In 1969, we had another one of those occasional periods when it seems like everyone with a S.A.G. card is getting to host a new talk show. Singer Della Reese’s was ballyhooed as the first one ever hosted by an Afro-American but it had more to recommend it than just that. She was a pretty good host and an awful lot of fine musical performers were enlisted to guest and to duet with Ms. Della. But actually, the best thing about the show was her co-host, comic Sandy Baron, who ably supplied whatever Reese couldn’t in the comedy department. They made a pretty good parlay and one of the industry trade papers later attributed the short run of Della to the fact that the field was then flooded with talk shows and there simply weren’t enough time slots for them all.
The best part of every episode was a segment at the end where Della, Sandy and that day’s guests would sit on stools and improvise short comedy scenes based on what were described as “suggestions from the audience.” Often in the world of improv comedy, that means that they had audience members write down some ideas which then went to someone who’d substitute pre-scripted premises…or maybe see if any of the audience submissions could be reworded slightly into one of the planned bits. I didn’t know much about improvisation in 1969 and since I recall those segments as being sometimes very funny, I wonder now if they were on the up-and-up. It’s certainly possible because Baron was the driving force in almost all of them and he was a very gifted comedian.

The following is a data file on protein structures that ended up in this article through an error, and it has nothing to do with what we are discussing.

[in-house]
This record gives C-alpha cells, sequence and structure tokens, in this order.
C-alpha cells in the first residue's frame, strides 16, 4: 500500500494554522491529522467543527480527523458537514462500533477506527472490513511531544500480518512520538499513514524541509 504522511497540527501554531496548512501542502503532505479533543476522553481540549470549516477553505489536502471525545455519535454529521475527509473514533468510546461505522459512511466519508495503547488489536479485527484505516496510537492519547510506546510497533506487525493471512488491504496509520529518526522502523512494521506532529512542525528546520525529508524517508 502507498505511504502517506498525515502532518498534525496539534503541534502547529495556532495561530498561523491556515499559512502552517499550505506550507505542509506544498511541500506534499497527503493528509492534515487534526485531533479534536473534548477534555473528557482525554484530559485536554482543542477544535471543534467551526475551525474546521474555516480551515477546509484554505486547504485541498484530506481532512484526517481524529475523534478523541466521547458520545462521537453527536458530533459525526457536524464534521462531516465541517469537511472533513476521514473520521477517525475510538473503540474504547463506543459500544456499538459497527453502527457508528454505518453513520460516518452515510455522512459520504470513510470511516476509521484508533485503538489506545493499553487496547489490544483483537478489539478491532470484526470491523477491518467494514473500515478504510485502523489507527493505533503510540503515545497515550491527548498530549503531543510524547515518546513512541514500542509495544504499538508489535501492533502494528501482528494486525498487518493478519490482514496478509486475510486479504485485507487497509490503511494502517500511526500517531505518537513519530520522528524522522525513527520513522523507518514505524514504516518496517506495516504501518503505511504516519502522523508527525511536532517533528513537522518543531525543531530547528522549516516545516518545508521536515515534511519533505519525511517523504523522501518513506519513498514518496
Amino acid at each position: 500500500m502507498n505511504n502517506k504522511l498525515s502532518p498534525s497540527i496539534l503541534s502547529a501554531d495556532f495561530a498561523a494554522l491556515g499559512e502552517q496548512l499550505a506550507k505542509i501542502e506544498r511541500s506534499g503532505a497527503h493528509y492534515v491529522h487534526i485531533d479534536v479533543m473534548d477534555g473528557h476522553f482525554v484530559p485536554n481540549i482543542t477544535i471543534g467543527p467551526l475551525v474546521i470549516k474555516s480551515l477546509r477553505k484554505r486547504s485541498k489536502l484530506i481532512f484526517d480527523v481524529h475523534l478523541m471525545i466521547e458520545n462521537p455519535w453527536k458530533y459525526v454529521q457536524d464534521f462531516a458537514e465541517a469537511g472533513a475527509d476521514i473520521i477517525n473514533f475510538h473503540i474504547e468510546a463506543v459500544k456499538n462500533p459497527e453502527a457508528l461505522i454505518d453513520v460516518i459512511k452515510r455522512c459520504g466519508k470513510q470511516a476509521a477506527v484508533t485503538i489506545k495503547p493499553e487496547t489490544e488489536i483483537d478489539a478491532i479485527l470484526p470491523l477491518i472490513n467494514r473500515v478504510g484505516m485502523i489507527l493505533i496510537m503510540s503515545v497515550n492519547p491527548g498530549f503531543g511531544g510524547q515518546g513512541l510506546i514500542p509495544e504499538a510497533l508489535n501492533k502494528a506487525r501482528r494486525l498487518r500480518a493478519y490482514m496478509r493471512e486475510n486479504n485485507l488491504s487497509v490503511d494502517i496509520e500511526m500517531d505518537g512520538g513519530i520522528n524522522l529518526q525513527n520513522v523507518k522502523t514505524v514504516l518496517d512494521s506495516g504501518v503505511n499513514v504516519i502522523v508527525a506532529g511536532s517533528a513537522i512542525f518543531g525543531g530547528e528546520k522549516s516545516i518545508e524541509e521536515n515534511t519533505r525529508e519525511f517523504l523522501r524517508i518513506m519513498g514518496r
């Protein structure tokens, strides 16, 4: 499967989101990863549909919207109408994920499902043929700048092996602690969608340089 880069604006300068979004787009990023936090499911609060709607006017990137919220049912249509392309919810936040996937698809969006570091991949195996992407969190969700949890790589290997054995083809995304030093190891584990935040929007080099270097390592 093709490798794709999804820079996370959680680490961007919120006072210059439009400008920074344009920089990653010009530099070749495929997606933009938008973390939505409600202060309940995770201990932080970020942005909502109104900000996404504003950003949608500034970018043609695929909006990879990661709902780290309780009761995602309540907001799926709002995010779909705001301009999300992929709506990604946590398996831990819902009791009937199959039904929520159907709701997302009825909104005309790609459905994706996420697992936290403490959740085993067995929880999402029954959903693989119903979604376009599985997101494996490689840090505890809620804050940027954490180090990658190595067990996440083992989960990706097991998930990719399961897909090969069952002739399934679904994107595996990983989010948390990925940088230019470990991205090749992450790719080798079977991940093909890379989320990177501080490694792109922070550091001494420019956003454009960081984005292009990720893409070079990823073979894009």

Baron was then on the rebound from the cancellation of Hey, Landlord!, a pretty funny sitcom he did for one season (1966-1967). A few years later, he would score a major success when he took over the role of Lenny Bruce in the Broadway play, Lenny. But failure was apparently more comfortable for Baron. It is said that the Lenny experience led to one of several mental breakdowns he was to suffer. Every time things were going well for him, friends observed, he’d go nuts, disappear and live as a homeless person for months. From time to time, he would surface again and often get some decent gig — Woody Allen hired him to be the on-camera narrator of most of Broadway Danny Rose — and then he’d crash-dive and submerge again. He developed chronic emphysema and the one time I met him, he was strapped to a portable oxygen tank. He was then living in a hotel thanks to some money he’d received as charity from acquaintances…but he was incapable of working and he said that when the funds ran out, he expected to go back out and live on friends’ couches and in the streets, oxygen tank and all. This was about two years before his death in 2001. I think acquaintances chipped in and kept him from sleeping in alleys for the rest of his life but still, it was a sad ending for someone who was once, albeit briefly, the hottest new comic in the business.